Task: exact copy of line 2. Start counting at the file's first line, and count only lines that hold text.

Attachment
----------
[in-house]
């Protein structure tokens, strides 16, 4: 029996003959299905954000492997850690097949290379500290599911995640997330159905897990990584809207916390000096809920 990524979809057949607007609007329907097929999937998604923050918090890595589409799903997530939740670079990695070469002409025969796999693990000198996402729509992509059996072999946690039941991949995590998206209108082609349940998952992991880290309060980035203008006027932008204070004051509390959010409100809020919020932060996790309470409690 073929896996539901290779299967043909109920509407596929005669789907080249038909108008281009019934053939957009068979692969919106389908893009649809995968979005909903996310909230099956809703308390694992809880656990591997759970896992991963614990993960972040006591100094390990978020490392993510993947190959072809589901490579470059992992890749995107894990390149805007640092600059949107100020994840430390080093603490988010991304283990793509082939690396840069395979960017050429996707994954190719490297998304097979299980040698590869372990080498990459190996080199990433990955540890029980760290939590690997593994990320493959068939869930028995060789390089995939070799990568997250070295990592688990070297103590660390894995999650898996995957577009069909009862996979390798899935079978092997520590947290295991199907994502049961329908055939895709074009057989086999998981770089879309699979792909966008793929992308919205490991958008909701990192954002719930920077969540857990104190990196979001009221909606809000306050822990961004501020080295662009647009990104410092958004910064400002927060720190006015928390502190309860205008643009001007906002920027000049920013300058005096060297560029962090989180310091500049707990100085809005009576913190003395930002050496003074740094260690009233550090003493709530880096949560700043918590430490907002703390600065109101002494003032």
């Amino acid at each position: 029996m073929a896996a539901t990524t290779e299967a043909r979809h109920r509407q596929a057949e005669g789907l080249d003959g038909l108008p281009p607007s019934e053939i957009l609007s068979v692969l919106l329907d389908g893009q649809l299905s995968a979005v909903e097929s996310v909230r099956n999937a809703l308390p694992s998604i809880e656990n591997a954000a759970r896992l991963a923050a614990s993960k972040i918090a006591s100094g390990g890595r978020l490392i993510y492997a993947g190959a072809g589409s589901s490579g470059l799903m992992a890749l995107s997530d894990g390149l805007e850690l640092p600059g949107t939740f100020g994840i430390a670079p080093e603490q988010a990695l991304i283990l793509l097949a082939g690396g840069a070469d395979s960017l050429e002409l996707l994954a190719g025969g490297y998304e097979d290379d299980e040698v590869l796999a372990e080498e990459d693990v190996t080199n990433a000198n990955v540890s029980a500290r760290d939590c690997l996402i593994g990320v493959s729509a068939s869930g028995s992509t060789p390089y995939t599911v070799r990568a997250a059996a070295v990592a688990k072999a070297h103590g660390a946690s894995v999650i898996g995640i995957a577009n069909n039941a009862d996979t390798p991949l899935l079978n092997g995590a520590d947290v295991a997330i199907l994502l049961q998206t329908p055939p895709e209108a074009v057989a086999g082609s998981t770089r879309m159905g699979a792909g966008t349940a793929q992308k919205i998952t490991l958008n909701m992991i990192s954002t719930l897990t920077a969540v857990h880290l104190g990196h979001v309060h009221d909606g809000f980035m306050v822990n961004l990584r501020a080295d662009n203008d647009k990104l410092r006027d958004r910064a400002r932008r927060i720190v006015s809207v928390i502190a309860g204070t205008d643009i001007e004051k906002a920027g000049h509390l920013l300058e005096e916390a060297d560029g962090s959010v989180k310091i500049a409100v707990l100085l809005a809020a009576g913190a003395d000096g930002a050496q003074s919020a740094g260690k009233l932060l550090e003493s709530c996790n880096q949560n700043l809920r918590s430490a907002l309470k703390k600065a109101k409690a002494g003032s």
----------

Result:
């Protein structure tokens, strides 16, 4: 029996003959299905954000492997850690097949290379500290599911995640997330159905897990990584809207916390000096809920 990524979809057949607007609007329907097929999937998604923050918090890595589409799903997530939740670079990695070469002409025969796999693990000198996402729509992509059996072999946690039941991949995590998206209108082609349940998952992991880290309060980035203008006027932008204070004051509390959010409100809020919020932060996790309470409690 073929896996539901290779299967043909109920509407596929005669789907080249038909108008281009019934053939957009068979692969919106389908893009649809995968979005909903996310909230099956809703308390694992809880656990591997759970896992991963614990993960972040006591100094390990978020490392993510993947190959072809589901490579470059992992890749995107894990390149805007640092600059949107100020994840430390080093603490988010991304283990793509082939690396840069395979960017050429996707994954190719490297998304097979299980040698590869372990080498990459190996080199990433990955540890029980760290939590690997593994990320493959068939869930028995060789390089995939070799990568997250070295990592688990070297103590660390894995999650898996995957577009069909009862996979390798899935079978092997520590947290295991199907994502049961329908055939895709074009057989086999998981770089879309699979792909966008793929992308919205490991958008909701990192954002719930920077969540857990104190990196979001009221909606809000306050822990961004501020080295662009647009990104410092958004910064400002927060720190006015928390502190309860205008643009001007906002920027000049920013300058005096060297560029962090989180310091500049707990100085809005009576913190003395930002050496003074740094260690009233550090003493709530880096949560700043918590430490907002703390600065109101002494003032």